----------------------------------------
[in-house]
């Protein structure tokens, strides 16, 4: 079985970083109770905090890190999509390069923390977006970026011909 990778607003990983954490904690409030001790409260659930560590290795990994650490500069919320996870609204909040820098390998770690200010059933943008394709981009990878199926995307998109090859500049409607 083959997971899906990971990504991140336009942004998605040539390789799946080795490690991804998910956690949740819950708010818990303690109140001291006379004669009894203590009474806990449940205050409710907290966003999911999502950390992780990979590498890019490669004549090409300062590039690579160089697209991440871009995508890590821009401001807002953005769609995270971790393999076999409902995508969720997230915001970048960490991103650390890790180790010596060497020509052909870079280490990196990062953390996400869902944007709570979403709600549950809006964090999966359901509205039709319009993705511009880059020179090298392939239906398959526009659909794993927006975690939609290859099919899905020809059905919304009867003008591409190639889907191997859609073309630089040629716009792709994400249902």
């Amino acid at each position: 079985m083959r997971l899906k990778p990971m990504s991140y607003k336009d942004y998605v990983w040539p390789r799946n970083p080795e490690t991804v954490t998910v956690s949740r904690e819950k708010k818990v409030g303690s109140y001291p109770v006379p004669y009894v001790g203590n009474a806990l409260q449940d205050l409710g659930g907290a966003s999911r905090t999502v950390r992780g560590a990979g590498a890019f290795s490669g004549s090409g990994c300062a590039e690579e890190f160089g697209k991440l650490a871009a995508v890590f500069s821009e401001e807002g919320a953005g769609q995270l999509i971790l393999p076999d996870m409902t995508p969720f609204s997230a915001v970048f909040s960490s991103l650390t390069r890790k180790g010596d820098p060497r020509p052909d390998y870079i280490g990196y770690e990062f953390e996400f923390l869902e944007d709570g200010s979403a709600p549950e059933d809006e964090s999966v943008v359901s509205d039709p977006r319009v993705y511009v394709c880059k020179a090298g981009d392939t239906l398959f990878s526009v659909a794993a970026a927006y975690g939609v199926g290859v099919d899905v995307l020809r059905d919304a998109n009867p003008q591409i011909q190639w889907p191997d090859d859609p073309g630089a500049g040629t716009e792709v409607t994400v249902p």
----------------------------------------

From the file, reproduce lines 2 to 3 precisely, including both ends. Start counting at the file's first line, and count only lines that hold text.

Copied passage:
């Protein structure tokens, strides 16, 4: 079985970083109770905090890190999509390069923390977006970026011909 990778607003990983954490904690409030001790409260659930560590290795990994650490500069919320996870609204909040820098390998770690200010059933943008394709981009990878199926995307998109090859500049409607 083959997971899906990971990504991140336009942004998605040539390789799946080795490690991804998910956690949740819950708010818990303690109140001291006379004669009894203590009474806990449940205050409710907290966003999911999502950390992780990979590498890019490669004549090409300062590039690579160089697209991440871009995508890590821009401001807002953005769609995270971790393999076999409902995508969720997230915001970048960490991103650390890790180790010596060497020509052909870079280490990196990062953390996400869902944007709570979403709600549950809006964090999966359901509205039709319009993705511009880059020179090298392939239906398959526009659909794993927006975690939609290859099919899905020809059905919304009867003008591409190639889907191997859609073309630089040629716009792709994400249902």
């Amino acid at each position: 079985m083959r997971l899906k990778p990971m990504s991140y607003k336009d942004y998605v990983w040539p390789r799946n970083p080795e490690t991804v954490t998910v956690s949740r904690e819950k708010k818990v409030g303690s109140y001291p109770v006379p004669y009894v001790g203590n009474a806990l409260q449940d205050l409710g659930g907290a966003s999911r905090t999502v950390r992780g560590a990979g590498a890019f290795s490669g004549s090409g990994c300062a590039e690579e890190f160089g697209k991440l650490a871009a995508v890590f500069s821009e401001e807002g919320a953005g769609q995270l999509i971790l393999p076999d996870m409902t995508p969720f609204s997230a915001v970048f909040s960490s991103l650390t390069r890790k180790g010596d820098p060497r020509p052909d390998y870079i280490g990196y770690e990062f953390e996400f923390l869902e944007d709570g200010s979403a709600p549950e059933d809006e964090s999966v943008v359901s509205d039709p977006r319009v993705y511009v394709c880059k020179a090298g981009d392939t239906l398959f990878s526009v659909a794993a970026a927006y975690g939609v199926g290859v099919d899905v995307l020809r059905d919304a998109n009867p003008q591409i011909q190639w889907p191997d090859d859609p073309g630089a500049g040629t716009e792709v409607t994400v249902p």